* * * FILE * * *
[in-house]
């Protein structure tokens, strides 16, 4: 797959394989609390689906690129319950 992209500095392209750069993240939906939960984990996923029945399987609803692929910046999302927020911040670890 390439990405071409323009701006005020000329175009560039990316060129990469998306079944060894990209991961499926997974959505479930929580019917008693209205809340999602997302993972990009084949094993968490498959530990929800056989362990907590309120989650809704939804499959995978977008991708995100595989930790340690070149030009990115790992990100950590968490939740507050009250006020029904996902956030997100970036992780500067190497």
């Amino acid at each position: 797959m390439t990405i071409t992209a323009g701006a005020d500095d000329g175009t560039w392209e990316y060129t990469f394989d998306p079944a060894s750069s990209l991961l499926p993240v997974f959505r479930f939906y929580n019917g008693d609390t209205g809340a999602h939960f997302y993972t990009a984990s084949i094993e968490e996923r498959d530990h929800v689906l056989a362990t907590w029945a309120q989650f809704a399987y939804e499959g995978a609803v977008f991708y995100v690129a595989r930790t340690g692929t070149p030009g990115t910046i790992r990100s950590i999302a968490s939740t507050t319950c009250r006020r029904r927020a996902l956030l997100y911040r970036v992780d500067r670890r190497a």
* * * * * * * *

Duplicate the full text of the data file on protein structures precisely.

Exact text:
[in-house]
């Protein structure tokens, strides 16, 4: 797959394989609390689906690129319950 992209500095392209750069993240939906939960984990996923029945399987609803692929910046999302927020911040670890 390439990405071409323009701006005020000329175009560039990316060129990469998306079944060894990209991961499926997974959505479930929580019917008693209205809340999602997302993972990009084949094993968490498959530990929800056989362990907590309120989650809704939804499959995978977008991708995100595989930790340690070149030009990115790992990100950590968490939740507050009250006020029904996902956030997100970036992780500067190497």
């Amino acid at each position: 797959m390439t990405i071409t992209a323009g701006a005020d500095d000329g175009t560039w392209e990316y060129t990469f394989d998306p079944a060894s750069s990209l991961l499926p993240v997974f959505r479930f939906y929580n019917g008693d609390t209205g809340a999602h939960f997302y993972t990009a984990s084949i094993e968490e996923r498959d530990h929800v689906l056989a362990t907590w029945a309120q989650f809704a399987y939804e499959g995978a609803v977008f991708y995100v690129a595989r930790t340690g692929t070149p030009g990115t910046i790992r990100s950590i999302a968490s939740t507050t319950c009250r006020r029904r927020a996902l956030l997100y911040r970036v992780d500067r670890r190497a």